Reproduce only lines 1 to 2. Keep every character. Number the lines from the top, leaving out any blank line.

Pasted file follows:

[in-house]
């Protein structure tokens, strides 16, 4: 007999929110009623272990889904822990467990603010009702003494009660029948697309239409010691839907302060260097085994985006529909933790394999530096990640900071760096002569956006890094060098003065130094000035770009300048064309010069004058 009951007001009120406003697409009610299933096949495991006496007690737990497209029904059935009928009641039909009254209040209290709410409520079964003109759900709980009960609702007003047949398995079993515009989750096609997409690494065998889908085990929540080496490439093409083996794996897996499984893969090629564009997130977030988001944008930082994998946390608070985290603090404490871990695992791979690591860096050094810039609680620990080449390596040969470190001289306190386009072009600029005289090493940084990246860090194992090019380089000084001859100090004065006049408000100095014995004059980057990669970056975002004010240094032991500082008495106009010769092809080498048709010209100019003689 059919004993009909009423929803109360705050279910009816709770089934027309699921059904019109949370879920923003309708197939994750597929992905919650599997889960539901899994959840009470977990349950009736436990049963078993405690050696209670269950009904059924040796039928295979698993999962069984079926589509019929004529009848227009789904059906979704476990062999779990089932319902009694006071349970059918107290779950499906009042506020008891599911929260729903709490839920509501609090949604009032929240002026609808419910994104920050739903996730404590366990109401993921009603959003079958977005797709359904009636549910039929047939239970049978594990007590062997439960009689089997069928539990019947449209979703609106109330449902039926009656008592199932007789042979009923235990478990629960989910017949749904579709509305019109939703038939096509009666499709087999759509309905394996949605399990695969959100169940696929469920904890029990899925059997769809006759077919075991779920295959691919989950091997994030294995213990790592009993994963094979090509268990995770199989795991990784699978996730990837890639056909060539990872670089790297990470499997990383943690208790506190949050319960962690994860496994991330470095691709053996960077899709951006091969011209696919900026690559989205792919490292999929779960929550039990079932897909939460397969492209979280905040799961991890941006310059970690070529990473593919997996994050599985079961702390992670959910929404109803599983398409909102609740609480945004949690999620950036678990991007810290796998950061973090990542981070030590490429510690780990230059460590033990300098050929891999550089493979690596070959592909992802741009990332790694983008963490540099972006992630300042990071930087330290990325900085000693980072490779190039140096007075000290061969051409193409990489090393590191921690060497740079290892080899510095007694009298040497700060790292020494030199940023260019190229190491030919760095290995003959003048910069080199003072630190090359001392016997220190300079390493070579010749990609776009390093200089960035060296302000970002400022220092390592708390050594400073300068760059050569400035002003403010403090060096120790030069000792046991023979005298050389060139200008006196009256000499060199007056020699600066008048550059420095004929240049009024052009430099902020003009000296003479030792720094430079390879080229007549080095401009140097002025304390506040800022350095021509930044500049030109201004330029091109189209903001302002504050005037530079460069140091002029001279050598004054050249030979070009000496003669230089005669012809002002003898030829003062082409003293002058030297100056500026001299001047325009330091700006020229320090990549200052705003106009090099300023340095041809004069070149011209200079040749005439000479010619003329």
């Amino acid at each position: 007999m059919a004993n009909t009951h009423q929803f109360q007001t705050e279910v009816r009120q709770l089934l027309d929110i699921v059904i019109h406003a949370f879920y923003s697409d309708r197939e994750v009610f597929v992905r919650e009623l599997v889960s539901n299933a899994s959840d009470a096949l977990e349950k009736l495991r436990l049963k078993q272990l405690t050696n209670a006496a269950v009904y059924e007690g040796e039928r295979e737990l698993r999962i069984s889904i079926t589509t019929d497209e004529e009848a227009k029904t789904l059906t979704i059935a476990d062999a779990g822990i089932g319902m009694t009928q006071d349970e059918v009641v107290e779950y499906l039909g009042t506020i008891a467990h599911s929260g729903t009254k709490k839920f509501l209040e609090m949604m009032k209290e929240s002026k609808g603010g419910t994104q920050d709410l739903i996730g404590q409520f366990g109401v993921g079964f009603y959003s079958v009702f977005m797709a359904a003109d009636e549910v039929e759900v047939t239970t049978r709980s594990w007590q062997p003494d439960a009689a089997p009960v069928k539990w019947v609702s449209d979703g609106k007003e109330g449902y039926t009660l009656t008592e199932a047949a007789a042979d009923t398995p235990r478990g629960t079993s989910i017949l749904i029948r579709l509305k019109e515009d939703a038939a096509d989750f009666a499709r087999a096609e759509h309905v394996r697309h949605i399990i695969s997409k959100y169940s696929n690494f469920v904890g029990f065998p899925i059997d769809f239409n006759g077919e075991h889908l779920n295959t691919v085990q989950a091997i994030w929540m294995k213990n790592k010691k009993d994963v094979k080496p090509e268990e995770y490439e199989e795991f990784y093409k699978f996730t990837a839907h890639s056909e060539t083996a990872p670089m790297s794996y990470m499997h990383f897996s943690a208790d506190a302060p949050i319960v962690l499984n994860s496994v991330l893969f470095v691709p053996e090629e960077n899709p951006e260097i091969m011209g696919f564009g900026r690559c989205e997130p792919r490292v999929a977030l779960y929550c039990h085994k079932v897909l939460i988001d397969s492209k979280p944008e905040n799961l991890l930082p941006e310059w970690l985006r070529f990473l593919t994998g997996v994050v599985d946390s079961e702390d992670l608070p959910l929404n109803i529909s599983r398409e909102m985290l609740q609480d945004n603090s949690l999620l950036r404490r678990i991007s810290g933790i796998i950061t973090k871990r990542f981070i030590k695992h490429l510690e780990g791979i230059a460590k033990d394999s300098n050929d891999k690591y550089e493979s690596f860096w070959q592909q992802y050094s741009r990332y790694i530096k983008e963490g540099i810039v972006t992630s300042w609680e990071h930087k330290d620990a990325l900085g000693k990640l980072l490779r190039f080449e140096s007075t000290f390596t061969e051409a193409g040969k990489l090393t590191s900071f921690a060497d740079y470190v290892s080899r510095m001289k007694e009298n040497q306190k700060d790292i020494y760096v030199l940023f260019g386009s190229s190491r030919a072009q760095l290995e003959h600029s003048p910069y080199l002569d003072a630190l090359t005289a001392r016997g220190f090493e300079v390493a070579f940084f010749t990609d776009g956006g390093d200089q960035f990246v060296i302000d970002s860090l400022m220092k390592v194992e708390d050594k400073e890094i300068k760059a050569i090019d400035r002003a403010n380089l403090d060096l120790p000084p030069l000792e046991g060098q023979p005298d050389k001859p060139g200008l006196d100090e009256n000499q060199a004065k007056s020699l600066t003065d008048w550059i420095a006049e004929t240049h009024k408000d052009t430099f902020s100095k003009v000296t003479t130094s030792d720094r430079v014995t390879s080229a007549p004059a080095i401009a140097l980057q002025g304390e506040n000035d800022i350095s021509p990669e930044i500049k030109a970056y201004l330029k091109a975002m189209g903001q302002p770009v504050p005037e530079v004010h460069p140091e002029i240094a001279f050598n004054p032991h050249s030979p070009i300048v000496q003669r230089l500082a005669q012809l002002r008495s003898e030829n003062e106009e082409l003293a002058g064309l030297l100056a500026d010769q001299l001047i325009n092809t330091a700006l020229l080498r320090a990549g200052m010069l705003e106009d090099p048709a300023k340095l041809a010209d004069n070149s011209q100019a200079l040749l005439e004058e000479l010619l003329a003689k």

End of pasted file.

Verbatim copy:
[in-house]
């Protein structure tokens, strides 16, 4: 007999929110009623272990889904822990467990603010009702003494009660029948697309239409010691839907302060260097085994985006529909933790394999530096990640900071760096002569956006890094060098003065130094000035770009300048064309010069004058 009951007001009120406003697409009610299933096949495991006496007690737990497209029904059935009928009641039909009254209040209290709410409520079964003109759900709980009960609702007003047949398995079993515009989750096609997409690494065998889908085990929540080496490439093409083996794996897996499984893969090629564009997130977030988001944008930082994998946390608070985290603090404490871990695992791979690591860096050094810039609680620990080449390596040969470190001289306190386009072009600029005289090493940084990246860090194992090019380089000084001859100090004065006049408000100095014995004059980057990669970056975002004010240094032991500082008495106009010769092809080498048709010209100019003689 059919004993009909009423929803109360705050279910009816709770089934027309699921059904019109949370879920923003309708197939994750597929992905919650599997889960539901899994959840009470977990349950009736436990049963078993405690050696209670269950009904059924040796039928295979698993999962069984079926589509019929004529009848227009789904059906979704476990062999779990089932319902009694006071349970059918107290779950499906009042506020008891599911929260729903709490839920509501609090949604009032929240002026609808419910994104920050739903996730404590366990109401993921009603959003079958977005797709359904009636549910039929047939239970049978594990007590062997439960009689089997069928539990019947449209979703609106109330449902039926009656008592199932007789042979009923235990478990629960989910017949749904579709509305019109939703038939096509009666499709087999759509309905394996949605399990695969959100169940696929469920904890029990899925059997769809006759077919075991779920295959691919989950091997994030294995213990790592009993994963094979090509268990995770199989795991990784699978996730990837890639056909060539990872670089790297990470499997990383943690208790506190949050319960962690994860496994991330470095691709053996960077899709951006091969011209696919900026690559989205792919490292999929779960929550039990079932897909939460397969492209979280905040799961991890941006310059970690070529990473593919997996994050599985079961702390992670959910929404109803599983398409909102609740609480945004949690999620950036678990991007810290796998950061973090990542981070030590490429510690780990230059460590033990300098050929891999550089493979690596070959592909992802741009990332790694983008963490540099972006992630300042990071930087330290990325900085000693980072490779190039140096007075000290061969051409193409990489090393590191921690060497740079290892080899510095007694009298040497700060790292020494030199940023260019190229190491030919760095290995003959003048910069080199003072630190090359001392016997220190300079390493070579010749990609776009390093200089960035060296302000970002400022220092390592708390050594400073300068760059050569400035002003403010403090060096120790030069000792046991023979005298050389060139200008006196009256000499060199007056020699600066008048550059420095004929240049009024052009430099902020003009000296003479030792720094430079390879080229007549080095401009140097002025304390506040800022350095021509930044500049030109201004330029091109189209903001302002504050005037530079460069140091002029001279050598004054050249030979070009000496003669230089005669012809002002003898030829003062082409003293002058030297100056500026001299001047325009330091700006020229320090990549200052705003106009090099300023340095041809004069070149011209200079040749005439000479010619003329």